When I got to the top of the leg (near the end of my yarn supply) I switched to a 2x2 rib, arranging it so I could continue the twists on two knit stitches. Little details...
I finished it off with the sewn bind off, this time giving myself enough yarn to actually finish it. (hooray)

When setting up to take these final pictures, I realized I have no shoes to show off my socks to their best advantage. This may give me an excuse to start shopping because surely I'll have other socks that will need pictures too!

Sunday, August 9, 2009

Red Purl KAL Afghan: August

I spent another lovely afternoon knitting with everyone at Red Purl. Amy designed this month's block with a series of "cross over" cables. It's a cable I've never done before. (!) The basic idea is to cross the outside two stitches while leaving the centre three stitches alone in the centre.

Only one in six rows has any cabling or anything complicated in it; the rest are just knit and purl in a 3x5 rib. (A very awkward pattern for me. I had to watch my knitting more than I'm used to.) But the main point is that five out of six rows are pretty easy and the square just buzzed right along.

Wendy somehow got her block started early and was over half done by the time I showed up this afternoon. She was giving me a hard time all afternoon for not catching up. She then taunted me about finishing this evening. Well, Wendy, I got mine finished too...and I didn't give myself a head start! (Btw, I hope you had a fun time with Elvis. I would have went along if it weren't soooo hot!)

For those of you who are not done your blocks, I have a slightly different method of doing the cross over that you may find a little easier. The method given in the pattern involves holding one stitch on a cable needle at some point, and I find this very very awkward. The stitch wants to fall off the needle (part of that is because I just use a dpn, not a true cable needle) and/or the needle doesn't behave and flips all over the place, getting in my way.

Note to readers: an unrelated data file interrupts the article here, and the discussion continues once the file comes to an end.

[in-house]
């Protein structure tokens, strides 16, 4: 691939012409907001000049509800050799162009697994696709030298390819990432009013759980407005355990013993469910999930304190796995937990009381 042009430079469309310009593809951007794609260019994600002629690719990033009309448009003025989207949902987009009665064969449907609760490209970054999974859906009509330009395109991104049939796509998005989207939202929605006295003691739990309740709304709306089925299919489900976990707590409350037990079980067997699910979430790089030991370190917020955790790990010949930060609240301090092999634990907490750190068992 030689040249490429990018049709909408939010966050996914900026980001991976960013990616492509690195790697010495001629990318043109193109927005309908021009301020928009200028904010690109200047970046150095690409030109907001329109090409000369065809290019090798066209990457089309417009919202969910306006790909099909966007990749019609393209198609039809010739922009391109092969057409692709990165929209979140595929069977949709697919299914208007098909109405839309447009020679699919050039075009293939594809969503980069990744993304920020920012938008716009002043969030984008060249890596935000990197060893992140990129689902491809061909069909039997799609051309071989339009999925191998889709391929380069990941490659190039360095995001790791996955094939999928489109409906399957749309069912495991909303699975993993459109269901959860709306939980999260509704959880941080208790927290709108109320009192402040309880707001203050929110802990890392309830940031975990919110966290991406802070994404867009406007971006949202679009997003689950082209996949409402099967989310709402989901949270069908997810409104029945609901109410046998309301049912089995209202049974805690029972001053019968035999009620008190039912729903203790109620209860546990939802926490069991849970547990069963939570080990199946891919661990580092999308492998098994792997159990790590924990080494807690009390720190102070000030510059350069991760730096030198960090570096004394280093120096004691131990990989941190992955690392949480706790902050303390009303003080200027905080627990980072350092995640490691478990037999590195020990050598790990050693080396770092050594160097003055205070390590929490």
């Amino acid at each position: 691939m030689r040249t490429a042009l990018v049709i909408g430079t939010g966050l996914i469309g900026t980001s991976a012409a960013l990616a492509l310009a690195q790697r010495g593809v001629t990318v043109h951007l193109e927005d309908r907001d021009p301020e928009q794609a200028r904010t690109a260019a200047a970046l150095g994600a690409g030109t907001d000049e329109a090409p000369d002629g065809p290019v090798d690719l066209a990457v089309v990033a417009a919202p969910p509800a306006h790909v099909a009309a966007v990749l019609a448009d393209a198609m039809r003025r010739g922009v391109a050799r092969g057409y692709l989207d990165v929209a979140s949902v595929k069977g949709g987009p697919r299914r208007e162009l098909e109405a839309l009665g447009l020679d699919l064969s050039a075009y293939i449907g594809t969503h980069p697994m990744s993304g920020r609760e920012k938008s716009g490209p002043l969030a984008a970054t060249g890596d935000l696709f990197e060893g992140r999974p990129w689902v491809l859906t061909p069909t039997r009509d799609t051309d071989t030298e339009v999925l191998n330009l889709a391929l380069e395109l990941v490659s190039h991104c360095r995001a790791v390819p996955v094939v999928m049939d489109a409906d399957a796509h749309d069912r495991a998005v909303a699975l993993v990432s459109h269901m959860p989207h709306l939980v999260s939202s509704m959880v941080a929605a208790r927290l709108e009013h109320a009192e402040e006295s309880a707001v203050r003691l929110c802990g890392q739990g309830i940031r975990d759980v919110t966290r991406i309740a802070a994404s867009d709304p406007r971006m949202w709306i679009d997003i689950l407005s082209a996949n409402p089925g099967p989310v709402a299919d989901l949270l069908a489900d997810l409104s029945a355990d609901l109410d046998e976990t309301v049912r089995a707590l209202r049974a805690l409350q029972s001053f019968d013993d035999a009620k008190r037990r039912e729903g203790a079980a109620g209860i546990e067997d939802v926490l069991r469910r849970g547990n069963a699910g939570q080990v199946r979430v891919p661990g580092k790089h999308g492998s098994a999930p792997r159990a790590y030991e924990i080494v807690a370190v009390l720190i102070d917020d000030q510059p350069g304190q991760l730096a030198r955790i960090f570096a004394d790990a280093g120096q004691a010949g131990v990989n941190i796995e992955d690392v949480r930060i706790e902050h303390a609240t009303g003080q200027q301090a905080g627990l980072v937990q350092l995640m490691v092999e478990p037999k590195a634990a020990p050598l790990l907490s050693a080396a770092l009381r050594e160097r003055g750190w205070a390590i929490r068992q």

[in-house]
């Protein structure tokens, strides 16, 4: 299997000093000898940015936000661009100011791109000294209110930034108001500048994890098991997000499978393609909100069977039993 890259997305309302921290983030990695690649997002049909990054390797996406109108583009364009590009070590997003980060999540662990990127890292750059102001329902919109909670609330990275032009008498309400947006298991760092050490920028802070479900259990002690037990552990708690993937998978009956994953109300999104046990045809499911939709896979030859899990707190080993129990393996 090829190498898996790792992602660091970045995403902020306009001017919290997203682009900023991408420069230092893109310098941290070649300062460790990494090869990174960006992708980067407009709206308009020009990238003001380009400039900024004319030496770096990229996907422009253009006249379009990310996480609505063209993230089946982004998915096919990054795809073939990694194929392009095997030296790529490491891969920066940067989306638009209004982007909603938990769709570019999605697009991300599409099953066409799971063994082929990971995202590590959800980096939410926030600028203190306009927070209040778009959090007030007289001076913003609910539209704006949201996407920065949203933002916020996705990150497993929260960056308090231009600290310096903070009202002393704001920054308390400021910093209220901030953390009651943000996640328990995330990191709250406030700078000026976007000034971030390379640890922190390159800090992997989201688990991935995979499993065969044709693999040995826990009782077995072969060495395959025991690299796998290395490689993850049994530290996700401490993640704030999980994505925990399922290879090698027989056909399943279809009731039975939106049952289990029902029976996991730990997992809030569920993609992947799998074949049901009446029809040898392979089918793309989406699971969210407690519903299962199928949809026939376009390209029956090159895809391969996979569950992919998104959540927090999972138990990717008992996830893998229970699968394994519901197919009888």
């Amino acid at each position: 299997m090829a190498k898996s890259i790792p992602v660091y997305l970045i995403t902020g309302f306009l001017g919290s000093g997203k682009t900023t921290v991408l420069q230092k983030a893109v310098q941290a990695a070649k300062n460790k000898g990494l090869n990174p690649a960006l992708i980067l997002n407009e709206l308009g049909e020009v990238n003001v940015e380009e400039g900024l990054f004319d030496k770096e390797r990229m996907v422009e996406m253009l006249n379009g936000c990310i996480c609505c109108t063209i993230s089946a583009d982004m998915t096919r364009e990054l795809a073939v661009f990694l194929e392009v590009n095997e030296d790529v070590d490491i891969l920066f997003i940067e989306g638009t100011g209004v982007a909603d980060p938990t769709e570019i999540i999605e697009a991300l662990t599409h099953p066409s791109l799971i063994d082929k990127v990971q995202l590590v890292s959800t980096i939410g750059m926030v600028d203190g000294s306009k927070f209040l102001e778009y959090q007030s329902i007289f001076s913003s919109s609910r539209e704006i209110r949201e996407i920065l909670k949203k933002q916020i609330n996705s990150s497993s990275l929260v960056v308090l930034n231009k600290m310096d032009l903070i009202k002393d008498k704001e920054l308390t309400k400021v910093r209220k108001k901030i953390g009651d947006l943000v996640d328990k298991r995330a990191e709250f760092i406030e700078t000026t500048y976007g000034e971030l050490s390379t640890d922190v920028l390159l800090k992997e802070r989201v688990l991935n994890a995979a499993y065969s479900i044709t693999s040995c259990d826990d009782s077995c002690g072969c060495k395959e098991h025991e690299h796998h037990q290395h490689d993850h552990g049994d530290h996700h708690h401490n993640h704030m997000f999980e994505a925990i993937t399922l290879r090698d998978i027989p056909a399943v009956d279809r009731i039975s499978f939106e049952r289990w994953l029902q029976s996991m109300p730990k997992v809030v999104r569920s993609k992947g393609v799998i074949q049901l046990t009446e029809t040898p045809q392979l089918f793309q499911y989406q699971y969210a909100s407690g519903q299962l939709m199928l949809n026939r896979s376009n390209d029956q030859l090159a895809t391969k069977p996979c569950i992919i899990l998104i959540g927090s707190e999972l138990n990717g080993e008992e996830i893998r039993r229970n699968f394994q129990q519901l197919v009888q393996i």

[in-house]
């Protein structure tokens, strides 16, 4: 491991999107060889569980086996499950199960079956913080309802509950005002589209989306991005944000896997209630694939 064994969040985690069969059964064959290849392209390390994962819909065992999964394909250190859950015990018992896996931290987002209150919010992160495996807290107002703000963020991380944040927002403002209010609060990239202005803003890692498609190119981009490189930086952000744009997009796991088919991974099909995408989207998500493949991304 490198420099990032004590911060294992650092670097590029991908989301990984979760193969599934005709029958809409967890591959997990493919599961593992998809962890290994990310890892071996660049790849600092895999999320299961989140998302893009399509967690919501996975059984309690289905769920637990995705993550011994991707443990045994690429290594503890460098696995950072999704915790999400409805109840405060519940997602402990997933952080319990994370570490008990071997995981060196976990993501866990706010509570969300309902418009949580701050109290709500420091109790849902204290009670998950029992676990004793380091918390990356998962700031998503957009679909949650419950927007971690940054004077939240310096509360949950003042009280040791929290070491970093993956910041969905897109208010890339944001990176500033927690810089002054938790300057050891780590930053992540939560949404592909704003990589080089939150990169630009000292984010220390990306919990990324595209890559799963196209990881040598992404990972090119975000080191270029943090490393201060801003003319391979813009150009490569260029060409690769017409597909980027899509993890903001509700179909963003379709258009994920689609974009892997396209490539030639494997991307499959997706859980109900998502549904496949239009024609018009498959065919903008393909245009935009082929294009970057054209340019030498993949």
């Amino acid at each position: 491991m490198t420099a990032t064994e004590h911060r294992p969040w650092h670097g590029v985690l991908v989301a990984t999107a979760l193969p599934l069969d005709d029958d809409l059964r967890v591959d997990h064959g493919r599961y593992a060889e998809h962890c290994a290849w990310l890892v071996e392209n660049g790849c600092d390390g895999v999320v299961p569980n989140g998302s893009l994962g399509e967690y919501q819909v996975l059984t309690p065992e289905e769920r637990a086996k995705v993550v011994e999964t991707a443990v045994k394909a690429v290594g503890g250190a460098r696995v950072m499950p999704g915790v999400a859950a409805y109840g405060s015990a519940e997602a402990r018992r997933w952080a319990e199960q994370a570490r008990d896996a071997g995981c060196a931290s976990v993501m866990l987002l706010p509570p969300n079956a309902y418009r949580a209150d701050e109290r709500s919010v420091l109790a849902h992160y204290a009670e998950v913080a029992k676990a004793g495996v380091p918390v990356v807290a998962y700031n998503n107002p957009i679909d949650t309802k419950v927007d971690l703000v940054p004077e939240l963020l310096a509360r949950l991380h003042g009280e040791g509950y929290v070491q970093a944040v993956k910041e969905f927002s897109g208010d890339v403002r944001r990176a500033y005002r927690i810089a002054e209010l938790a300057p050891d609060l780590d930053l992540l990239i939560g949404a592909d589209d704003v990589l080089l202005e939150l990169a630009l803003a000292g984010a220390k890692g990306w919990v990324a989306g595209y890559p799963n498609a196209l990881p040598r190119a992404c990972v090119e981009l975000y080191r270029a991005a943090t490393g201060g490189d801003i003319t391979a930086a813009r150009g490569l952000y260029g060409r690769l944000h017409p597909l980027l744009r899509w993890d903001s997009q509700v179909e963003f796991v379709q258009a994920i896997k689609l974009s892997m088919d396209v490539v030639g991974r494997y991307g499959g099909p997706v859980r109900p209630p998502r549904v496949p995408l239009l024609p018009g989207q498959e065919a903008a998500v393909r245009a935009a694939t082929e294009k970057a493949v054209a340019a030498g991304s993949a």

So, if you want, you could try the following steps. The results of both methods are identical.

1. Ready to start. We're going to do the cross over cable on the five upcoming stitches:

2. Slip the next four stitches onto a cable needle and hold to the back of your work:

3. Knit one stitch from the left needle:

Here you are with the one stitch knit and the cable needle still being held in back. (The stitch you just knit is stretched in front of the four stitches you slipped to the cable needle.)

Here's where we start differing from the pattern as written.

4. Insert the tip of the left needle into the right-most stitch on the cable needle, and slip it off of the cable needle (off the right side) onto the left needle:

You now have the knit stitch on the right needle, the stitch you just slipped on the left needle, and three stitches being held on the cable needle in the back:

5. Now knit the three stitches from the cable needle:

So now you have four stitches knit onto the right needle, and the stitch that had been slipped to the left needle:

6. Knit the stitch off of the left needle:

7. Purl three stitches and you're ready to go again:
I won't lie to you: this method is probably not a huge improvement. Either way you do it, all those needles and crossed stitches are going to feel at least a little awkward. This is when I'm very happy to work on long straight needles where I can prop the end of one needle against my hip to hold it steady. It's almost as good as a third hand.

One final detail: did you notice the string tied on my block in the first picture? I was knitting along when I noticed the yarn in the previous row was compromised. One of the two plies was cut and the yarn was very thin for one stitch. Maybe I should have tinked back right then, but I didn't. I did, however, mark the spot so I could think about whether I needed to fix it later.

It might be fine. It's only one little stitch. Or it might give out and produce a growing hole. Chances are the wool will felt together nicely and keep it from becoming an issue. Or not. For now I have decided to duplicate stitch that part of the row to reinforce it. That should be enough to keep it from becoming a bigger problem.

I noticed another weak spot like that a few rows later but was able to catch it in time and just fold the wool over itself and felt it together (like a wet splice). Too bad I didn't notice the first one in time.

Perhaps I shouldn't have been racing with Wendy...

May I suggest?

I Say! or at least I did once...